Employer mandate focus of House Republicans' lawsuit
(Bloomberg) -- U.S. House Republicans made good on a vote to sue the Obama administration over implementation of the 2010 health-care law with a lawsuit naming the Department of Health and Human Services and the Treasury as defendants in what they claim to be a case of constitutional overreach.
Republicans in July voted to sue over the Affordable Care Act, and today claimed in a complaint filed in Washington federal court that the president exceeded his powers when he delayed one of the measures central requirements without a vote of Congress.
Time after time, the president has chosen to ignore the will of the American people and rewrite federal law on his own, Republican House Speaker John Boehner said in a statement. If this president can get away with making his own laws, future presidents will have the ability to as well.
The lawsuit challenges Obamas waiver of the employer mandate, a requirement that most employers provide health insurance to workers. The House also claimed the transfer of about $175 billion to insurance companies was illegal.
The health act lawsuit comes the day after President Barack Obama, in a nationally televised speech, announced actions to ease immigration restrictions and allow some undocumented immigrants to remain in the U.S. Republican leaders of Congress warned against such actions as being beyond the power of the president, and some state officials have threatened to sue.
Instead of passing legislation to help expand the middle class and grow the economy, Speaker Boehner and House Republicans are spending hundreds of thousands of taxpayer dollars pursuing a lawsuit that is without any sound legal basis, White House spokeswoman Brandi Hoffine said in an e-mail.
Senate Republican leader Mitch McConnell of Kentucky said yesterday that Congress will act if Obama eases deportations of undocumented immigrants on his own. Senate Democrats said Obama is acting on immigration because House Republicans have refused to pass legislation since the senators approved a bipartisan plan in 2013.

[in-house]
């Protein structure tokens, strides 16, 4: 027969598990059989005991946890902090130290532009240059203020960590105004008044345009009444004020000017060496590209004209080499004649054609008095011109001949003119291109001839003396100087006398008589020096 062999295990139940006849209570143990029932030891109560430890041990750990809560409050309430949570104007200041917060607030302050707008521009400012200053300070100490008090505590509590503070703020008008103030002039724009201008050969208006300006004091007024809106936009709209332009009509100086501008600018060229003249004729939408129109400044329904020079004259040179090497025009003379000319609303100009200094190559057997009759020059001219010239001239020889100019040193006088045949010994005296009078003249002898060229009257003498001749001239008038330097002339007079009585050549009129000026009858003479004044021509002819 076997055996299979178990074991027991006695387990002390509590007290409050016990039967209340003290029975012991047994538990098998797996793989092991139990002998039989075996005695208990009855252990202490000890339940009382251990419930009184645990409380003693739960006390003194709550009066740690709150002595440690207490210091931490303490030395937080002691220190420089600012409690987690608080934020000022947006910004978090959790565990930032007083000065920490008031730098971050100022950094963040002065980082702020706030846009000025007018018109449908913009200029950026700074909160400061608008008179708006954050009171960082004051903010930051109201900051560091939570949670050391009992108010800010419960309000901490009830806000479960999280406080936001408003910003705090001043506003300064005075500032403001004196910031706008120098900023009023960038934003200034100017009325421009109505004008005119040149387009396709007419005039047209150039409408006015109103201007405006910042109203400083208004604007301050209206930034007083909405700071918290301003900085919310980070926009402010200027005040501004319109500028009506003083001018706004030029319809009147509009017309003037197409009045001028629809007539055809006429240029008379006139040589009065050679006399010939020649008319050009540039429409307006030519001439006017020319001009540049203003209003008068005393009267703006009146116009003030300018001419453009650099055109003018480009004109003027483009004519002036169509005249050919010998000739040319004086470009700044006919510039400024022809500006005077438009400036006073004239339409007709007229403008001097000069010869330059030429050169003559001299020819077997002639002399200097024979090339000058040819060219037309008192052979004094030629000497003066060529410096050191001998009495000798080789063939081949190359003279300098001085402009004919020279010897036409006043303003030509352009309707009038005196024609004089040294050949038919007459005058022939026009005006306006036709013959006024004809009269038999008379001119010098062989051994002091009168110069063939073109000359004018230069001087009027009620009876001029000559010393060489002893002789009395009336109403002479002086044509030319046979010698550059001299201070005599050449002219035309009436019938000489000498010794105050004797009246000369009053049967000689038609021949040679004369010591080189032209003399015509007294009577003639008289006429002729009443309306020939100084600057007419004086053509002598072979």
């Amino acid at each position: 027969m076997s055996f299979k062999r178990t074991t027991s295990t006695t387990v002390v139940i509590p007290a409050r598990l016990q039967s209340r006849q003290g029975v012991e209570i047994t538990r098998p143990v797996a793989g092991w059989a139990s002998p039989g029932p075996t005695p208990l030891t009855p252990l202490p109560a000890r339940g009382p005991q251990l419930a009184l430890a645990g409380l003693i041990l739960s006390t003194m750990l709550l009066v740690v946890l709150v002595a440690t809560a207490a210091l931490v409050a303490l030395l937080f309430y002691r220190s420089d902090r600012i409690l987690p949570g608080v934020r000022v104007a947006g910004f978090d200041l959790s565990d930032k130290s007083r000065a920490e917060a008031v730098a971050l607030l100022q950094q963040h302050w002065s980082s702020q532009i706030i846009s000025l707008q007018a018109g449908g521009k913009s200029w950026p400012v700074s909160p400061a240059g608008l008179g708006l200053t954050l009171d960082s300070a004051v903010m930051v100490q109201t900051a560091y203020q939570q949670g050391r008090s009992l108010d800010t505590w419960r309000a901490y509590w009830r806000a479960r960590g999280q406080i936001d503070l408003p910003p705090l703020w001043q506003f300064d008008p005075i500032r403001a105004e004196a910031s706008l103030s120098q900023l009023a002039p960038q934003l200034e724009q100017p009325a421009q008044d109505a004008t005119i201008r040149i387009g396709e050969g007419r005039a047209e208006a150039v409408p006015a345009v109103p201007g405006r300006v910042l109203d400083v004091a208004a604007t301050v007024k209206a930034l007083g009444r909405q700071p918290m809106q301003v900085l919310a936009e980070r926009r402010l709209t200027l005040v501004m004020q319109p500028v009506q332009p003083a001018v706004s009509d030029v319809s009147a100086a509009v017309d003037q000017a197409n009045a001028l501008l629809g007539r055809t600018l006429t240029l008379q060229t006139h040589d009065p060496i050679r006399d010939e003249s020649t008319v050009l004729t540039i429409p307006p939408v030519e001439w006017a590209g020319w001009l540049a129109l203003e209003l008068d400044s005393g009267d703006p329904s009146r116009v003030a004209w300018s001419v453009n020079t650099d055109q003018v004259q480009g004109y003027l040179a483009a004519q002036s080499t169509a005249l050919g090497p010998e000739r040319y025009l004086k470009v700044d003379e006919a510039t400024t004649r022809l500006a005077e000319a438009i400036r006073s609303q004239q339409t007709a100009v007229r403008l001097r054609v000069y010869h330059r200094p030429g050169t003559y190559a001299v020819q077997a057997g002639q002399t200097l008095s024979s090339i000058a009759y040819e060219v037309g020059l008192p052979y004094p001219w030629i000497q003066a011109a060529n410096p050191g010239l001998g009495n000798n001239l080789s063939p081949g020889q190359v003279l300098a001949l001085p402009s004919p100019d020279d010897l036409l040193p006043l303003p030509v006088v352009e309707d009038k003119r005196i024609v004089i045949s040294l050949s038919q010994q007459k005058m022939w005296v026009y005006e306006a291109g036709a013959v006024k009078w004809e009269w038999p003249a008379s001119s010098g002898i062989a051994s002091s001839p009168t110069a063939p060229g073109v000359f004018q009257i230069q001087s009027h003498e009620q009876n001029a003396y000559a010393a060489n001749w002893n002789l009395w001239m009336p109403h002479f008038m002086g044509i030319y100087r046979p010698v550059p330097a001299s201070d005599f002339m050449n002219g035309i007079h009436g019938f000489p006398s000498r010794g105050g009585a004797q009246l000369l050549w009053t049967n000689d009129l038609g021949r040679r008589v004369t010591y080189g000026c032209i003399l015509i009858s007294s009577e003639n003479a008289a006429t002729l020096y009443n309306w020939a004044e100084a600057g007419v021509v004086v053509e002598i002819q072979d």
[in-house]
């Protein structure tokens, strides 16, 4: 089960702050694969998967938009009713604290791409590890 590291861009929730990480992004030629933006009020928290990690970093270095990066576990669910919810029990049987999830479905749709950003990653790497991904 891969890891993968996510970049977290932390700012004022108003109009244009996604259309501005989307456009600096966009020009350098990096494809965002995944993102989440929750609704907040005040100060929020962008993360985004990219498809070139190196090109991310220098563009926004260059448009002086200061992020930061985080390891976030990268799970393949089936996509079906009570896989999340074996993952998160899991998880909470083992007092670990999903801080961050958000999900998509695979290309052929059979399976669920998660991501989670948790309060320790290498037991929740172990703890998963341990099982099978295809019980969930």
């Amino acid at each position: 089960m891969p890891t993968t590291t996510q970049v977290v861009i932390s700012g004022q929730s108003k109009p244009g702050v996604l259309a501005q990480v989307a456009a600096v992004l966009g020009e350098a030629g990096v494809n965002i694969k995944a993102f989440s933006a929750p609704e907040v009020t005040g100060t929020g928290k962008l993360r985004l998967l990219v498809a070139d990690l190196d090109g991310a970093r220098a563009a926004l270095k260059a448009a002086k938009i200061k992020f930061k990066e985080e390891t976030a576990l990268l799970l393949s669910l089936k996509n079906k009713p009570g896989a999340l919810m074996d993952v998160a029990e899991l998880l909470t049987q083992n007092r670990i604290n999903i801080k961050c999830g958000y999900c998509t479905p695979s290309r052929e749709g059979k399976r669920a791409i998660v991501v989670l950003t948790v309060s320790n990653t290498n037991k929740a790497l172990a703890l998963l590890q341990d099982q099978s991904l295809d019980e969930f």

Boehner said legal action over Obamas immigration plans is under consideration and would require an additional vote by the House. HHS officials declined to immediately comment on the lawsuit. Erin Donar, a spokeswoman for the Treasury, referred requests for comment to the White House.
In todays lawsuit, the House alleged that the administration is unconstitutionally using funds from a separate Treasury Department account, authorized for other purposes, to pay insurance companies. Congress has never appropriated funds for the health-care laws cost-sharing program, according to the complaint.
If this lawsuit were successful on this cost-sharing point, no low-income Americans would lose their health care because insurance companies would still be required to provide coverage/subsidy to those people, according to Boehners statement.
The complaint addresses fundamental issues regarding the limits of executive power, according to the filing.
One fundamental tenet of our divided-power system of government is that all legislative power is vested in Congress and Congress alone, according to the complaint filed on the Republicans behalf by constitutional expert Jonathan Turley.
Turley, a George Washington University law professor, supports the health-care law but said he believes the president violated the constitution. He said in a blog post earlier this week that the presidents implementation of the Affordable Care Act has more to do with constitutional law than health care law.
The U.S. constitution doesnt permit the executive branch to enact laws, or to amend or repeal duly enacted laws, including taking unilateral actions that have such an effect, according to the complaint. Additionally, the constitution bans the use of public funds absent the enactment of a law appropriating such funds, according to the filing.
Not only is there no license for the Administration to go it alone in our system, but such unilateral action is directly barred by Article I, Turley wrote in the complaint.
House Republicans have voted more than 50 times to repeal or delay all or part of the health care law. The lawsuit allows Boehner to escalate his objections to Obamas actions without giving in to some Tea Party-backed members of his party who want the House to consider impeaching the president, a move he has ruled out.
In July, five Republicans joined 220 Democrats in voting against a lawsuit: Representatives Paul Broun of Georgia, Scott Garrett of New Jersey, Walter Jones of North Carolina, Thomas Massie of Kentucky, and Steve Stockman of Texas.
The case is U.S. House of Representatives v. Burwell, 14-cv-01967, U.S. District Court District of Columbia (Washington).